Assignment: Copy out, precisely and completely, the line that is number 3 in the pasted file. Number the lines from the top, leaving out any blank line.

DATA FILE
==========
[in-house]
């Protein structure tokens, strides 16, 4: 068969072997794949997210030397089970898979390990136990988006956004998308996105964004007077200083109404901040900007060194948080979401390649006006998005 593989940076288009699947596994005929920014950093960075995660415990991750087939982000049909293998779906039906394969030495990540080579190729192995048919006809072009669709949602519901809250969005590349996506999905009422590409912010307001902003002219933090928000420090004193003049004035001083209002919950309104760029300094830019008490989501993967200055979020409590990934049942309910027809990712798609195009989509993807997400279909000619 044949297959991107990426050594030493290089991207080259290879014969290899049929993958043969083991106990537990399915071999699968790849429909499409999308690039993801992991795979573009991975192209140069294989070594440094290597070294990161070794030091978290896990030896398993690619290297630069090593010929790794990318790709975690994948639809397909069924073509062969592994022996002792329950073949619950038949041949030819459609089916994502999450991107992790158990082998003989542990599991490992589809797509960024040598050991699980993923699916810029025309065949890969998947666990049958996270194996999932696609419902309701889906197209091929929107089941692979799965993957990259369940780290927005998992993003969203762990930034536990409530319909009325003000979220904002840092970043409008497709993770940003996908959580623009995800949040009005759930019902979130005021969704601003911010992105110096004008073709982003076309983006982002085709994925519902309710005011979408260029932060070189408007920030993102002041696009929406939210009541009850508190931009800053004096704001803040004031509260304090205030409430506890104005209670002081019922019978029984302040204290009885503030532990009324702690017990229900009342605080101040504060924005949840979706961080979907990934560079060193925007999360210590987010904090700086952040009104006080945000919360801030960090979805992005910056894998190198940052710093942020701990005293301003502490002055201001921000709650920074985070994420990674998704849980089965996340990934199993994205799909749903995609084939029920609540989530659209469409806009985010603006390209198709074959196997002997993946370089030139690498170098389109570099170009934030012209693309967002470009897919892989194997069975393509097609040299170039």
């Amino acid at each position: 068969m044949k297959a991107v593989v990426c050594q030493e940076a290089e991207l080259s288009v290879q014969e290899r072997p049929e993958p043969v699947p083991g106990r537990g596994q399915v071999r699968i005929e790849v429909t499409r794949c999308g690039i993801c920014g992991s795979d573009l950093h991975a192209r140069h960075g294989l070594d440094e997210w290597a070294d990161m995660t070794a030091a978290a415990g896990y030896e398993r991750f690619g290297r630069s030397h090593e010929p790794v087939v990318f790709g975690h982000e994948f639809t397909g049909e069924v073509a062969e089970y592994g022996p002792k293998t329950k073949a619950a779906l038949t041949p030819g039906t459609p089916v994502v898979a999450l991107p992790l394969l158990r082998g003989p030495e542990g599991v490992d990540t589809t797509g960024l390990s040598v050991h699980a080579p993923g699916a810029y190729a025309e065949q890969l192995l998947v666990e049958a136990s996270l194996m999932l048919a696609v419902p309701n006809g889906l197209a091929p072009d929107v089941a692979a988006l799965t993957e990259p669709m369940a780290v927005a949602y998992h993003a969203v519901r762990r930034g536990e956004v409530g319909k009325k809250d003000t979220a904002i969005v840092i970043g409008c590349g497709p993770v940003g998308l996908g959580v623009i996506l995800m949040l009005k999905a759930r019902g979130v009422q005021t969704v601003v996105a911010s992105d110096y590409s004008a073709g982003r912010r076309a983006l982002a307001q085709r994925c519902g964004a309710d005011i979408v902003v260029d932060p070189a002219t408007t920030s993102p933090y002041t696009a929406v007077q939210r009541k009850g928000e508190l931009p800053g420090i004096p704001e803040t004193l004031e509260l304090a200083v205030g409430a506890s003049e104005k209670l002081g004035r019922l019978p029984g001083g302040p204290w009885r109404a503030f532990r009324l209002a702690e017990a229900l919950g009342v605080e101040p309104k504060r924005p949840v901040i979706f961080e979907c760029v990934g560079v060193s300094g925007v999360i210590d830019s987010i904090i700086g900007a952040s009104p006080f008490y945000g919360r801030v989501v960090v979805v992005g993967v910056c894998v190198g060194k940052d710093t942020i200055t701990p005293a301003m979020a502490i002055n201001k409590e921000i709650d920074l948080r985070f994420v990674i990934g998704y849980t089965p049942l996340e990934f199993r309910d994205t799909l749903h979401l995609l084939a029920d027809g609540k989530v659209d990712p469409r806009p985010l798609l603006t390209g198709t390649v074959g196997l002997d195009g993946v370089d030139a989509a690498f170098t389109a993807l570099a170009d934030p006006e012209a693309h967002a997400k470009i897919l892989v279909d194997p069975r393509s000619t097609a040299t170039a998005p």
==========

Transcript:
């Amino acid at each position: 068969m044949k297959a991107v593989v990426c050594q030493e940076a290089e991207l080259s288009v290879q014969e290899r072997p049929e993958p043969v699947p083991g106990r537990g596994q399915v071999r699968i005929e790849v429909t499409r794949c999308g690039i993801c920014g992991s795979d573009l950093h991975a192209r140069h960075g294989l070594d440094e997210w290597a070294d990161m995660t070794a030091a978290a415990g896990y030896e398993r991750f690619g290297r630069s030397h090593e010929p790794v087939v990318f790709g975690h982000e994948f639809t397909g049909e069924v073509a062969e089970y592994g022996p002792k293998t329950k073949a619950a779906l038949t041949p030819g039906t459609p089916v994502v898979a999450l991107p992790l394969l158990r082998g003989p030495e542990g599991v490992d990540t589809t797509g960024l390990s040598v050991h699980a080579p993923g699916a810029y190729a025309e065949q890969l192995l998947v666990e049958a136990s996270l194996m999932l048919a696609v419902p309701n006809g889906l197209a091929p072009d929107v089941a692979a988006l799965t993957e990259p669709m369940a780290v927005a949602y998992h993003a969203v519901r762990r930034g536990e956004v409530g319909k009325k809250d003000t979220a904002i969005v840092i970043g409008c590349g497709p993770v940003g998308l996908g959580v623009i996506l995800m949040l009005k999905a759930r019902g979130v009422q005021t969704v601003v996105a911010s992105d110096y590409s004008a073709g982003r912010r076309a983006l982002a307001q085709r994925c519902g964004a309710d005011i979408v902003v260029d932060p070189a002219t408007t920030s993102p933090y002041t696009a929406v007077q939210r009541k009850g928000e508190l931009p800053g420090i004096p704001e803040t004193l004031e509260l304090a200083v205030g409430a506890s003049e104005k209670l002081g004035r019922l019978p029984g001083g302040p204290w009885r109404a503030f532990r009324l209002a702690e017990a229900l919950g009342v605080e101040p309104k504060r924005p949840v901040i979706f961080e979907c760029v990934g560079v060193s300094g925007v999360i210590d830019s987010i904090i700086g900007a952040s009104p006080f008490y945000g919360r801030v989501v960090v979805v992005g993967v910056c894998v190198g060194k940052d710093t942020i200055t701990p005293a301003m979020a502490i002055n201001k409590e921000i709650d920074l948080r985070f994420v990674i990934g998704y849980t089965p049942l996340e990934f199993r309910d994205t799909l749903h979401l995609l084939a029920d027809g609540k989530v659209d990712p469409r806009p985010l798609l603006t390209g198709t390649v074959g196997l002997d195009g993946v370089d030139a989509a690498f170098t389109a993807l570099a170009d934030p006006e012209a693309h967002a997400k470009i897919l892989v279909d194997p069975r393509s000619t097609a040299t170039a998005p």